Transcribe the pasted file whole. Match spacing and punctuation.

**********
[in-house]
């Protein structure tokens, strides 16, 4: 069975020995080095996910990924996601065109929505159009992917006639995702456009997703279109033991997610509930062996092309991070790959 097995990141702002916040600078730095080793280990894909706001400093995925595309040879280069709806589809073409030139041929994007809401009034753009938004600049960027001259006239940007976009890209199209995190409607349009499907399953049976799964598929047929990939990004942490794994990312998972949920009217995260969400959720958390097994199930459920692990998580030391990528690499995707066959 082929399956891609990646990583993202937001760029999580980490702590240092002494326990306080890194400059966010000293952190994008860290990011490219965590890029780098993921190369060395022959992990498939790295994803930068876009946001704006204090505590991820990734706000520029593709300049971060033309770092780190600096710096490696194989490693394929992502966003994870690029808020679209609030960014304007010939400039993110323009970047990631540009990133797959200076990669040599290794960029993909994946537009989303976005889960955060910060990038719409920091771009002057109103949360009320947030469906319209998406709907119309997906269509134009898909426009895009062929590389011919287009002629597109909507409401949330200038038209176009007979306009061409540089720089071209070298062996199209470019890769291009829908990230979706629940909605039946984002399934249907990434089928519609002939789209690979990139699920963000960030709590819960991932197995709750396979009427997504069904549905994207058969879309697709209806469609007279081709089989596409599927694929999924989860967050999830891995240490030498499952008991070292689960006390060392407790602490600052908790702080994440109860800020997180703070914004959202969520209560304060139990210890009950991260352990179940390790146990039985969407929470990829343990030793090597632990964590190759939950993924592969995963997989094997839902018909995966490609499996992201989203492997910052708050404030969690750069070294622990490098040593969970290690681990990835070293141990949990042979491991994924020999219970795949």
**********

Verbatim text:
[in-house]
């Protein structure tokens, strides 16, 4: 069975020995080095996910990924996601065109929505159009992917006639995702456009997703279109033991997610509930062996092309991070790959 097995990141702002916040600078730095080793280990894909706001400093995925595309040879280069709806589809073409030139041929994007809401009034753009938004600049960027001259006239940007976009890209199209995190409607349009499907399953049976799964598929047929990939990004942490794994990312998972949920009217995260969400959720958390097994199930459920692990998580030391990528690499995707066959 082929399956891609990646990583993202937001760029999580980490702590240092002494326990306080890194400059966010000293952190994008860290990011490219965590890029780098993921190369060395022959992990498939790295994803930068876009946001704006204090505590991820990734706000520029593709300049971060033309770092780190600096710096490696194989490693394929992502966003994870690029808020679209609030960014304007010939400039993110323009970047990631540009990133797959200076990669040599290794960029993909994946537009989303976005889960955060910060990038719409920091771009002057109103949360009320947030469906319209998406709907119309997906269509134009898909426009895009062929590389011919287009002629597109909507409401949330200038038209176009007979306009061409540089720089071209070298062996199209470019890769291009829908990230979706629940909605039946984002399934249907990434089928519609002939789209690979990139699920963000960030709590819960991932197995709750396979009427997504069904549905994207058969879309697709209806469609007279081709089989596409599927694929999924989860967050999830891995240490030498499952008991070292689960006390060392407790602490600052908790702080994440109860800020997180703070914004959202969520209560304060139990210890009950991260352990179940390790146990039985969407929470990829343990030793090597632990964590190759939950993924592969995963997989094997839902018909995966490609499996992201989203492997910052708050404030969690750069070294622990490098040593969970290690681990990835070293141990949990042979491991994924020999219970795949």